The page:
Sampson, who never married, landed a job at the Badger Theater after graduating from SHS, and did everything from running the film projectors to taking tickets. After that, he worked for a long time at a bookstore in Madison, taking the train to commute, and once that service ended, a Greyhound bus.
He worked the majority of his adult life as a sales clerk for several Stoughton establishments, and many people saw him walking from his home to various locations around downtown.
But it was Sampson’s passion for history – and sharing that knowledge – that truly made his mark on the Stoughton community. Veterans’ issues were important to Sampson, and Otis Sampson, the first casualty of World War I from Stoughton and namesake of Stoughton’s American Legion Post 159, was his cousin. Legion members were so appreciative of Carl Sampson’s efforts, they hosted a fundraiser for him two years ago to raise money for a bench to honor him at Stoughton Area Veterans Memorial Park, which will be installed when the park is dedicated later this year.
A picture of health until recent years, Sampson’s most recent job was working at St. Vincent de Paul, until he retired at the tender age of 80. He told the Hub in 2014 that all that walking must have had something to do with his good health, and that when he was growing up, he could easily walk from one end of Stoughton to the other, no matter the season.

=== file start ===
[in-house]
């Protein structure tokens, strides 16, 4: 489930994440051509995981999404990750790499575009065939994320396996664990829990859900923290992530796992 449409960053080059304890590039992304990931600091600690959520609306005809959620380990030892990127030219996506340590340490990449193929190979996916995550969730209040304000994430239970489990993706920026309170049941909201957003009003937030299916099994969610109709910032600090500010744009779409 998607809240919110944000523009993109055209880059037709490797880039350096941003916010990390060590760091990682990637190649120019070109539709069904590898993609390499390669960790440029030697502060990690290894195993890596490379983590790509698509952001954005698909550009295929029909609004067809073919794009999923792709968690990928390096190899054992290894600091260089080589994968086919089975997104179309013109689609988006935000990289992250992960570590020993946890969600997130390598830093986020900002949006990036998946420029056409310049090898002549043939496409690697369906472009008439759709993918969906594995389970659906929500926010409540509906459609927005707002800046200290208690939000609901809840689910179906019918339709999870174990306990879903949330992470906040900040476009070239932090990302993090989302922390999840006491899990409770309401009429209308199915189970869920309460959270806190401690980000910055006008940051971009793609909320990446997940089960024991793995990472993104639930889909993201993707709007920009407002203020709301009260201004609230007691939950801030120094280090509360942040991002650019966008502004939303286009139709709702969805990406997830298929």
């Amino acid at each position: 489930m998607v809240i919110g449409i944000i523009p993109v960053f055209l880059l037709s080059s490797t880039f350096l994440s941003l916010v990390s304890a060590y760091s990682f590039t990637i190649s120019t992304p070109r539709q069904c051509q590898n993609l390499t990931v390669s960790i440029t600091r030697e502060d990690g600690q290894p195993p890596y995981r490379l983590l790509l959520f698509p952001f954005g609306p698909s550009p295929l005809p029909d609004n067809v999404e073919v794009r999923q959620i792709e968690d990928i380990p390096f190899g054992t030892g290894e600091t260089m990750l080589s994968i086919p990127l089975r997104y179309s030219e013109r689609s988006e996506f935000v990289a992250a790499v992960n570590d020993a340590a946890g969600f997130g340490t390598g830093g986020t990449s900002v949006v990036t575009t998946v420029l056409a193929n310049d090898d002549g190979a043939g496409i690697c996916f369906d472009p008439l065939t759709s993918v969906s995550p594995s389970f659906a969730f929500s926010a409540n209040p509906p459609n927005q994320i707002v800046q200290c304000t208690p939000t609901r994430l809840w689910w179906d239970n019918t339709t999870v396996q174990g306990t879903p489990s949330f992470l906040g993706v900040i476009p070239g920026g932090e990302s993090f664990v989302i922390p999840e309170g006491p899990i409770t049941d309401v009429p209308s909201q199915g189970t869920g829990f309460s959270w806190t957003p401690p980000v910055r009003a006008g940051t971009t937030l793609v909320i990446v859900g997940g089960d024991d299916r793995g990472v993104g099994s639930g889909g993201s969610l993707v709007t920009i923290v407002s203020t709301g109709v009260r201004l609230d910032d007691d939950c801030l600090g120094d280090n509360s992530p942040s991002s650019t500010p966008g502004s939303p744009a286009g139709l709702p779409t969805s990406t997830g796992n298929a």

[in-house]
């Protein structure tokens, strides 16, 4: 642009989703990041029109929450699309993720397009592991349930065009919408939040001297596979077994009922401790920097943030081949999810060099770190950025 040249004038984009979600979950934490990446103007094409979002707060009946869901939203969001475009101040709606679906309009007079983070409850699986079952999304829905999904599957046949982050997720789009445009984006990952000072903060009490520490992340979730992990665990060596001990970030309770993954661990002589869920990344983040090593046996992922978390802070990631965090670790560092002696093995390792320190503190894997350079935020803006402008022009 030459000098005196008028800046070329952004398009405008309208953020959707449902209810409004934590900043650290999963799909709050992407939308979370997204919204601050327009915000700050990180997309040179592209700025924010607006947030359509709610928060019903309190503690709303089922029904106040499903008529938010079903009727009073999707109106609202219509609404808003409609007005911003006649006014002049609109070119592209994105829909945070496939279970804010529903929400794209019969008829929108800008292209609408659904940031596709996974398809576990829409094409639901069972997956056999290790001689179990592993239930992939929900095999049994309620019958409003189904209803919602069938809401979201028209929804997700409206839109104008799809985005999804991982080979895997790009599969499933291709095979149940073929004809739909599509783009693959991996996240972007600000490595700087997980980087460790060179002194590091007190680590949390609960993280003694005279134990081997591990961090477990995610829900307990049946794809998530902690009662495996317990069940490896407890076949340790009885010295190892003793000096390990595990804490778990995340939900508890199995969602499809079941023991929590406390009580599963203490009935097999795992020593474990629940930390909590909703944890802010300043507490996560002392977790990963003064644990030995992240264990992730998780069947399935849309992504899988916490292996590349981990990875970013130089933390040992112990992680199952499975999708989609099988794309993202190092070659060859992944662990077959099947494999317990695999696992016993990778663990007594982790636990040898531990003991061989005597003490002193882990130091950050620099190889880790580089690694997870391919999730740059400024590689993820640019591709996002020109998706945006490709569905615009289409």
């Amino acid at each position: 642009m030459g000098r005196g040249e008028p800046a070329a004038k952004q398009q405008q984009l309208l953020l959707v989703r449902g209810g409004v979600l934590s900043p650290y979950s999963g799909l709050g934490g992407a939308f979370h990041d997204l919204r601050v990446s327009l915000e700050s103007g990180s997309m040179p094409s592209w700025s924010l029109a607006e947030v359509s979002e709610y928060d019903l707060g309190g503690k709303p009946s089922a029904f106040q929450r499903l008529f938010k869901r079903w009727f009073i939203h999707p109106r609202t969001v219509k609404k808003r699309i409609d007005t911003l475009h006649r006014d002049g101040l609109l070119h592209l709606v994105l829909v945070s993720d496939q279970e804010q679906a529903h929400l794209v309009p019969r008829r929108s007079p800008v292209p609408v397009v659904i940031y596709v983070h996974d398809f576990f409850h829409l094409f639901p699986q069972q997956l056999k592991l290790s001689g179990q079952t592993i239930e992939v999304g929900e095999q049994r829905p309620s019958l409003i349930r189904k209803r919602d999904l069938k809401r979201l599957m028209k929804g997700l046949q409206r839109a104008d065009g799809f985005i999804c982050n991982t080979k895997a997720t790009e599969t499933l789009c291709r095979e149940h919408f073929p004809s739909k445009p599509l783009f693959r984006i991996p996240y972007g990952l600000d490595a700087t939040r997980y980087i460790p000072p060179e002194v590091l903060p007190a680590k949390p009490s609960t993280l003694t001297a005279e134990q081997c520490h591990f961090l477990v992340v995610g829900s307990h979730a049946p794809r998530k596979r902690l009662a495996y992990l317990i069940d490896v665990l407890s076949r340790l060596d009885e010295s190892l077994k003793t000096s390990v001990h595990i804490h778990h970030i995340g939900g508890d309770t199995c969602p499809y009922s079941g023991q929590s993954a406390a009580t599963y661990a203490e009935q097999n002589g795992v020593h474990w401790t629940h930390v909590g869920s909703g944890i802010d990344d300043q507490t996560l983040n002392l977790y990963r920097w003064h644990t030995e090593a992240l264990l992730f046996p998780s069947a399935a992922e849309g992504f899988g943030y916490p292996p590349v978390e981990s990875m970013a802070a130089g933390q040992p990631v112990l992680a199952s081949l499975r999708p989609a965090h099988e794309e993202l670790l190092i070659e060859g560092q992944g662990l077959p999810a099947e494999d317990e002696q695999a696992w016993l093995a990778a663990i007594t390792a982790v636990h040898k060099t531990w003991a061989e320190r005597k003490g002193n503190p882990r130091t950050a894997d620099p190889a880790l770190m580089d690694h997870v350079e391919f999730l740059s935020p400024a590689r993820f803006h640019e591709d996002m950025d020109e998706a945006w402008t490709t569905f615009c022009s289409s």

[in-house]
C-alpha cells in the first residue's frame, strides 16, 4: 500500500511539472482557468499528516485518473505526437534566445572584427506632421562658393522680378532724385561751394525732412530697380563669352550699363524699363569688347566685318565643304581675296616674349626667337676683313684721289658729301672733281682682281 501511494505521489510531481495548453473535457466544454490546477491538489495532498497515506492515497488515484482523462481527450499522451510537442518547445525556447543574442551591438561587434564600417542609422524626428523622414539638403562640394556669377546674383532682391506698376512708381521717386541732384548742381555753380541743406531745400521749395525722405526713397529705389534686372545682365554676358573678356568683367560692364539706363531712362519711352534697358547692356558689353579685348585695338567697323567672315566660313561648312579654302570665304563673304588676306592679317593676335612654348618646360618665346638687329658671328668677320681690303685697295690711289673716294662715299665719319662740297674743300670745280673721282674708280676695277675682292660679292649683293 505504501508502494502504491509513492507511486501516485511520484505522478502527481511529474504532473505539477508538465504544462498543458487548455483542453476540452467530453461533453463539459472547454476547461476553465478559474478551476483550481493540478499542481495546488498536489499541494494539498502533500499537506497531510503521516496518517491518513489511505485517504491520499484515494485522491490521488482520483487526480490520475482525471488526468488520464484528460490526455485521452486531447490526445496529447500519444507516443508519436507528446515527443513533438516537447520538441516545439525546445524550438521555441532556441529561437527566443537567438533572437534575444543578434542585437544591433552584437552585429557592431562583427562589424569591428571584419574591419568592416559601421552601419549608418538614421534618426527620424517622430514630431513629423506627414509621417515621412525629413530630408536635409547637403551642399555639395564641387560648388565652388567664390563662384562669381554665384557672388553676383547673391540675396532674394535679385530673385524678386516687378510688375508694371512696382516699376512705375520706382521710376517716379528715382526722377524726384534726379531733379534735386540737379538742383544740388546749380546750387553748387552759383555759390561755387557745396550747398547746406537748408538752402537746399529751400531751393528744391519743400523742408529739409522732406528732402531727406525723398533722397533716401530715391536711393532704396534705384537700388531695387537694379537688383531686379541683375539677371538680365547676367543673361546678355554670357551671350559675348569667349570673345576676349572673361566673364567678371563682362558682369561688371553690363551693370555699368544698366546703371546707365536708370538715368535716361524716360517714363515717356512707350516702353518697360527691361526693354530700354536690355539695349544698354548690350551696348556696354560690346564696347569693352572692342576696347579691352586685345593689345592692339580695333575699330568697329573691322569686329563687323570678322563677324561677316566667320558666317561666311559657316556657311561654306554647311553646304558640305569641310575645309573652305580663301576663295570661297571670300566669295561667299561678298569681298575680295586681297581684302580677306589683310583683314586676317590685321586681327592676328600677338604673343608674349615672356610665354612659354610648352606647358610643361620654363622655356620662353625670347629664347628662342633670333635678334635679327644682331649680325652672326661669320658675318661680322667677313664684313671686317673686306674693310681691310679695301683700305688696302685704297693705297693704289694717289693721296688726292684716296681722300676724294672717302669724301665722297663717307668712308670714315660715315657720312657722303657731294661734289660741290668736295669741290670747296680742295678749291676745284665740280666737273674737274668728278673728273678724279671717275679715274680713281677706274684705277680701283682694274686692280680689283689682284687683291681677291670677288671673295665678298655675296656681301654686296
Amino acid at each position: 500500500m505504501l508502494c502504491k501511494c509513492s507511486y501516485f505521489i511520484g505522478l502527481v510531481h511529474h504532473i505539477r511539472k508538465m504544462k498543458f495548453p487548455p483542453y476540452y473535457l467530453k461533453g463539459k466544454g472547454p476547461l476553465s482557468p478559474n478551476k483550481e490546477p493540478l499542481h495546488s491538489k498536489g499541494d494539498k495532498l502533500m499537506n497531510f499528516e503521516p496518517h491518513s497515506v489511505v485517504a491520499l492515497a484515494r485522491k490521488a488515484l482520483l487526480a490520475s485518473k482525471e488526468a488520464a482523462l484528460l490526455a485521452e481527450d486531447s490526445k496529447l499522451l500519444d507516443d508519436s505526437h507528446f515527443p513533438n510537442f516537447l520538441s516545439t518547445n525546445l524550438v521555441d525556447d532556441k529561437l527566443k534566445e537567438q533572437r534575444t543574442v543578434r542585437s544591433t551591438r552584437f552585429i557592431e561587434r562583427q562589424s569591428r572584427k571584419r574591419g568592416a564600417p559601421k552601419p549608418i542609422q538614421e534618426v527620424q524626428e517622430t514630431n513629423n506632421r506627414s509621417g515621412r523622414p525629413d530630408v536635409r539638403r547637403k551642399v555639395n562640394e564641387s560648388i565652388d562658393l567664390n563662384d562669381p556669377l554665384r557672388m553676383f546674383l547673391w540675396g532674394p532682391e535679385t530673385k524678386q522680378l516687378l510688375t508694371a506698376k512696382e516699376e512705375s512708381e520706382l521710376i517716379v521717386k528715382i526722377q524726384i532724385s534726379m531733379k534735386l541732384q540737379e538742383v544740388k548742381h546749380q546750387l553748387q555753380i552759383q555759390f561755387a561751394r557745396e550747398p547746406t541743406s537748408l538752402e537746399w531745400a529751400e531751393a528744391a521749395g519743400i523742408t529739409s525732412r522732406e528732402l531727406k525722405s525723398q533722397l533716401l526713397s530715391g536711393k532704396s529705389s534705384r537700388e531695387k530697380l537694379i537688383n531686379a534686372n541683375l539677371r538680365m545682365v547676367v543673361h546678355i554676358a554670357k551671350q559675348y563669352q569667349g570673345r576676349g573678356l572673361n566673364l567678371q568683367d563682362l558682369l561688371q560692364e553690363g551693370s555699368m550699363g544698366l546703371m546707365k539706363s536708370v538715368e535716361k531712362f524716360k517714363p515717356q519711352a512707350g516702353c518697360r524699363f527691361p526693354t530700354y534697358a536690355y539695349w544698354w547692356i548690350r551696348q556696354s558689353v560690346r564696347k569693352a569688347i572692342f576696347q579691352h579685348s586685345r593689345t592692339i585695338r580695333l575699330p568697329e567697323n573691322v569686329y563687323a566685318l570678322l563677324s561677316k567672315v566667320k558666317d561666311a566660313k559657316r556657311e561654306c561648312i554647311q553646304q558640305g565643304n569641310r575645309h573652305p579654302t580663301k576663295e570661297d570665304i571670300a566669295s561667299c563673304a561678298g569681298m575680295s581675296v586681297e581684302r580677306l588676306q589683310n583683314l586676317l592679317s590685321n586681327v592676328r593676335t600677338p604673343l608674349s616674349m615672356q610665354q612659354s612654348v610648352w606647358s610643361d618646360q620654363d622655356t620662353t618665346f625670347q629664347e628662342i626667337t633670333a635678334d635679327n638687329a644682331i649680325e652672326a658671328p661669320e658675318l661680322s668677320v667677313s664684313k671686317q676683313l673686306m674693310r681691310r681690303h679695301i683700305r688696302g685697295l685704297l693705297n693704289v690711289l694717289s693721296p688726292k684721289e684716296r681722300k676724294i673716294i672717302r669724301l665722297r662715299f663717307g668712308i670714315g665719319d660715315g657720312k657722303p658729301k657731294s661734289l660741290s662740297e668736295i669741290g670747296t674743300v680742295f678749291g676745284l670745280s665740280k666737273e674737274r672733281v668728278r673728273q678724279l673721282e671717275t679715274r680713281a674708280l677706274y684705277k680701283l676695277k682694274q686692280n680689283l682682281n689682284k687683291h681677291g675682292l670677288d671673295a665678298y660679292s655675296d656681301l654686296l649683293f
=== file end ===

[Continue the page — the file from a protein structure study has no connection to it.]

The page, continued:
“Walking is good for everybody,” he said. “For me, it was a necessity, when it was 20 degrees below or 120 degrees above.”
Stoughton Mayor Donna Olson said she will remember Sampson’s unique abilities to remember facts, names and faces, including “knowing everyone, and I mean everyone’s, birthday.”
Mariah Wooster-Lehman wrote in an email to the Hub Sampson was “certainly a Stoughton icon and deserving of the admiration, respect, affection and attention from the Stoughton community.”
“I so enjoyed seeing him walking in his suit no matter the weather (even sweltering heat),” she added. “He would walk up and down Main Street and was always a pleasure to see and visit with.”
Wooster-Lehman said over lunch one day (always at 1 o’clock), he told her he took his watch off because he didn’t like to lose track of time, so he could keep to his schedule.
“Lunch always included a Coca-Cola and the crossword puzzle from the day’s newspaper,” she recalled.